EXERT FROM APPENDIX 1 from Don Featherstone's Battles With Model Soldiers
(The book that got me started.)

"Nothing in these pages is a dictate, no word says you must or you shall do it this way. On the contrary, the book sets out from the very beginning to stimulate the reader to think for himself, and to use what he has read merely as a foundation for efforts and ideas which reflect his own temperament and character. Only in this way will he obtain maximum satisfaction from the hobby of battling with model soldiers."

-Don Featherstone 1918 - 2013

Friday, March 4, 2016

Brave York Volunteers!

The apocryphal last words of General Brock at Queenston Heights would have been referring to militia from what is now Toronto and may not seem relevent but please bear with me.

As I set about the next company of Volunteers I was lamenting that the only way of distinguishing them was by using the 1861 pattern pointed cuffs vs the less common earlier 1856 pattern used by the Fort Henry Guard and my 1st two companies. Unfortunately, it seems that any Canadian infantry not dressed as Rifles were assigned blue facings. Luckily, in those pre-confederation days, the three Maritime colonies had their own governemnts and militia and the New Brunswick county regiments used different facings for each battalion as well as having volunteer rifles in light grey, as did Nova Scotia.

#1 company of the York Light infantry.
 According to David Facey-Crowther's book on the subject, the 3rd battalion, York County Militia, aka York Light Infantry,  wore yellow facings. Yellow is good. They also had an African Canadian company for a while, these were probably pioneers. I already have a company of black pioneers from Canada but I'd be happy to issue rifles to them and send them in with the rest. Lastly, as far as I can figure, the area near Fredericton where my brother built his house in '79, across the river from King's Landing  (the recreated history site not the GofT place, looks a lot like Faraway) and where my neice now has an old farm, would have been in its recruiting area. Close enough for me. Faraway now has York Volunteers of its own.

Steps along the way, L to R, nekked master dolly (2005)  used for various other figures, Canadian militia master (2013) modification of one of the 1840's figures based on the dolly, new casting (2016).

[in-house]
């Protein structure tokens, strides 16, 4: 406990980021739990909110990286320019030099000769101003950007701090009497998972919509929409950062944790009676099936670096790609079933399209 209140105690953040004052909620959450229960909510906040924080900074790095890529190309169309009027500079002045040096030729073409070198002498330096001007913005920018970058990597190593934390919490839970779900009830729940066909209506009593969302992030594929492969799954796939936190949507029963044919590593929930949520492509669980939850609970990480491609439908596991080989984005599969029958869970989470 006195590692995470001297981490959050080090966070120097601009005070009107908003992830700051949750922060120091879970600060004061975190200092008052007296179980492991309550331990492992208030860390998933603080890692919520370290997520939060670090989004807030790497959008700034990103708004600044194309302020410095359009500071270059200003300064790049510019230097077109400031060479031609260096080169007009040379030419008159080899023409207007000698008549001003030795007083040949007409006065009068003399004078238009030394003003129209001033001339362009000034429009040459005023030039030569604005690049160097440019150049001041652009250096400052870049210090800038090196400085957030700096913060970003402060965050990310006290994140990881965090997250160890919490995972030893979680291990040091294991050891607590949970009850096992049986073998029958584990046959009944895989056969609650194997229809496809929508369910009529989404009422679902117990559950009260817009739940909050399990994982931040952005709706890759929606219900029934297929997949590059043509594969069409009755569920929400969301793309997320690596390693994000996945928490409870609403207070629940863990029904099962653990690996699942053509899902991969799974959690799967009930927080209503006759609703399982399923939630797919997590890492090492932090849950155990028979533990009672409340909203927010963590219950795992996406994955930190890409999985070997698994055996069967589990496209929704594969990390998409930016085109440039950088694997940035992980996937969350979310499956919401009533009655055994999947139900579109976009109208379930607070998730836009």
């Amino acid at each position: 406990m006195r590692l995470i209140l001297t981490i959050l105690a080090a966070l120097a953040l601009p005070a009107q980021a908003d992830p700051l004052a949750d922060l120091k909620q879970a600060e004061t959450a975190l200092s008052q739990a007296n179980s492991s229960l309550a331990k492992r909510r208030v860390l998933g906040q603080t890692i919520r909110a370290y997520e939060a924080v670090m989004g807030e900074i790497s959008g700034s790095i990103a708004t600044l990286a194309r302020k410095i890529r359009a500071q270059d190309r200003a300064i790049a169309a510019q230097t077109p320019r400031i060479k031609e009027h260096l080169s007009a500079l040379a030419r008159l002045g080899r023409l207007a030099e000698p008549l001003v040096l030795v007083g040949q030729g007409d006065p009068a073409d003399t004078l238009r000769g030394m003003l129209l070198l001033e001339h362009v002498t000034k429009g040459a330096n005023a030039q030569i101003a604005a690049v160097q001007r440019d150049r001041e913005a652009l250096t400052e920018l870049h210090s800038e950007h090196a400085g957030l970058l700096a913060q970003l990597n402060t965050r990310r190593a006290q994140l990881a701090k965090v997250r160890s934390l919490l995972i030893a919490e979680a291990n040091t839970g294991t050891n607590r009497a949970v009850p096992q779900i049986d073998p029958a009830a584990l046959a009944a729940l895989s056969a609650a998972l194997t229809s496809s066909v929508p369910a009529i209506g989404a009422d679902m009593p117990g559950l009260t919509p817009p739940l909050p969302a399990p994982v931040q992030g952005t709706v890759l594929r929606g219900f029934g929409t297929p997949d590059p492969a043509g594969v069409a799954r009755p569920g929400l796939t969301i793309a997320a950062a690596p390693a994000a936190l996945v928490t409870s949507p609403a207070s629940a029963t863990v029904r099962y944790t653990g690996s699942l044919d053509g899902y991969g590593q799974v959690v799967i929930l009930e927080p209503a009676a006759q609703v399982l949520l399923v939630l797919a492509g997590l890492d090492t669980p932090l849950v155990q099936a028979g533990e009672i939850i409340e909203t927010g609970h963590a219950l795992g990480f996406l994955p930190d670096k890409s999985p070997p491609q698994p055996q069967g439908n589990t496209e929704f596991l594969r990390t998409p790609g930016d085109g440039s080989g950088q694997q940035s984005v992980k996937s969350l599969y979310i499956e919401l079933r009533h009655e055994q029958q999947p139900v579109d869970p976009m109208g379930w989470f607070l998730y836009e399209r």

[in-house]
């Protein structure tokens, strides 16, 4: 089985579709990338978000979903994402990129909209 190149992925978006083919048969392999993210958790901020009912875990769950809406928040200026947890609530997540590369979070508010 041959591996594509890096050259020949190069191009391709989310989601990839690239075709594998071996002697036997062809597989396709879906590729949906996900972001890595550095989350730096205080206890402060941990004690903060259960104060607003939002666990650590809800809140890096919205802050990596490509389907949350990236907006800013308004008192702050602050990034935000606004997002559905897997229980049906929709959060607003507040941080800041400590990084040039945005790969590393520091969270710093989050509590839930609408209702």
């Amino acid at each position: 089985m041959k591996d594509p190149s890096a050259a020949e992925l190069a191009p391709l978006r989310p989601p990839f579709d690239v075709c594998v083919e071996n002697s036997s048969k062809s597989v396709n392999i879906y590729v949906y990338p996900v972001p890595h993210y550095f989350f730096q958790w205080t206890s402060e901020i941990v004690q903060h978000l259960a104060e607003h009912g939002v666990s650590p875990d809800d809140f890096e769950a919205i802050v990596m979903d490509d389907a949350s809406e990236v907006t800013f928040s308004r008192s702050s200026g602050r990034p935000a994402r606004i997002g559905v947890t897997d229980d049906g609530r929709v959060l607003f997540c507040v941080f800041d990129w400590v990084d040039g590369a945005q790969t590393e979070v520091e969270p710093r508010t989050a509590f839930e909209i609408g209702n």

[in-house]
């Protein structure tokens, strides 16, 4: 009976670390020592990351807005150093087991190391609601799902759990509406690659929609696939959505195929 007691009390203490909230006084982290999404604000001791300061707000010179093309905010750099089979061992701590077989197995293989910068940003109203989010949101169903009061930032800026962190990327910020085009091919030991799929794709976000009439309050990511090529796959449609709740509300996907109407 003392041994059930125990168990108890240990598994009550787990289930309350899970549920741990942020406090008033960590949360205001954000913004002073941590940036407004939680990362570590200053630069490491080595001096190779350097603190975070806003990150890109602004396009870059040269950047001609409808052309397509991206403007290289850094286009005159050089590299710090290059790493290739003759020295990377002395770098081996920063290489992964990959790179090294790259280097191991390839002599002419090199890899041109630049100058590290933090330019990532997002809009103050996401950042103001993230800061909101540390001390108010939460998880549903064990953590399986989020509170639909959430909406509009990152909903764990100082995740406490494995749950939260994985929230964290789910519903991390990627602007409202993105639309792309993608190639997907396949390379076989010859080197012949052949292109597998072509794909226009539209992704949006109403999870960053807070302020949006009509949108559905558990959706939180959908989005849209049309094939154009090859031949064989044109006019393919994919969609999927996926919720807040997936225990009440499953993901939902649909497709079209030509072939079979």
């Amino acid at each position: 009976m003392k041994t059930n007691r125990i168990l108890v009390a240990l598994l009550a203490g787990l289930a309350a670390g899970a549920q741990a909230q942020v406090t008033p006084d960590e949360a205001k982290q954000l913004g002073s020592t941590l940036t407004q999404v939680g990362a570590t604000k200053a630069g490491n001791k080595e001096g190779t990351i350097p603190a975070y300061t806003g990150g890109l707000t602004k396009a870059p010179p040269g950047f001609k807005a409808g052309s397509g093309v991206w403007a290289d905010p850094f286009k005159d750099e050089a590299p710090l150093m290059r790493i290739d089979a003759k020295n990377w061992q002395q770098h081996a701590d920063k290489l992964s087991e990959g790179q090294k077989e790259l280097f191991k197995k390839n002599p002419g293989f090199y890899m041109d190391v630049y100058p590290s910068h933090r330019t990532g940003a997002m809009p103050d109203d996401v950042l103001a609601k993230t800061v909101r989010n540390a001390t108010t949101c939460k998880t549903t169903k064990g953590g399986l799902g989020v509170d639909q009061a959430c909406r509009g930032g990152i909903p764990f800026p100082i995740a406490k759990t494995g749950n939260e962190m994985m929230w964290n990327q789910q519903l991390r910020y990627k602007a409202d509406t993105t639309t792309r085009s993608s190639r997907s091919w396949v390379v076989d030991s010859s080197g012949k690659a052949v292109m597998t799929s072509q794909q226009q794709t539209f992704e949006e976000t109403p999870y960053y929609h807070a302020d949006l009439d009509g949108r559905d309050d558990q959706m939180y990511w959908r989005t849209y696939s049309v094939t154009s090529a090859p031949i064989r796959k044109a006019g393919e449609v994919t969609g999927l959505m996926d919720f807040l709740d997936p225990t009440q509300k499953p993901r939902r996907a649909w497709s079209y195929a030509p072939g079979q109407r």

The wheels grind slowly.



  I was going to write something about the rules but find that I have nothing much to say!  I might again note that transforming notes from a successful test game into a coherent, intelligible quick reference is one of the areas where I am all too liable to go astray. At the end of the day, the last game was played with something so close to the pre-Great War Diversion version of the Square Brigadier as used in 2014 for the Nine Years War and 54mm Cut Knife Creek games, that there is no need for a new name or explanation of new features, just a replacement of the accidently purged rules. I am making the draft quick reference available for the curious but it is not yet complete or thoroughly proofread. The 5 page version that explains things is no where near ready and probably won't be until after 5 or 6 more games have been played.

Coming up next

Already in progress are the last 6 York Volunteers and an 1860's General.  He's in full dress Toy Soldier style inc cocked hat rather than the more realistic campaign dress but at least I'm not going with the jackbooted Field Marshall with foot wide handlebar caricature that commanded in the page of Little Wars.  I was tempted. 

After that, its time for a change. I might go with NQSYW for which I have 2 1/2 finished units and  more molds en route. At least playing Charge! would avoid rules fiddling.  or the 16thC which doesn't get out much or the Elastolins. 

And I'm just beginning to plan for the 2nd PBEM game.  1/72nd ACW? 40mm Atlantica? .....hmmm 

2 comments:

  1. Those chaps look excellent - getting the right yeomanry uniform is an art of itself. I lookforward to the next game.

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    Replies
    1. Now that I'm settling back in I may get to some of the more esoteric ones. Some of those volunteers had Wonderful imaginations, both sides of the water and both sides of the borders.

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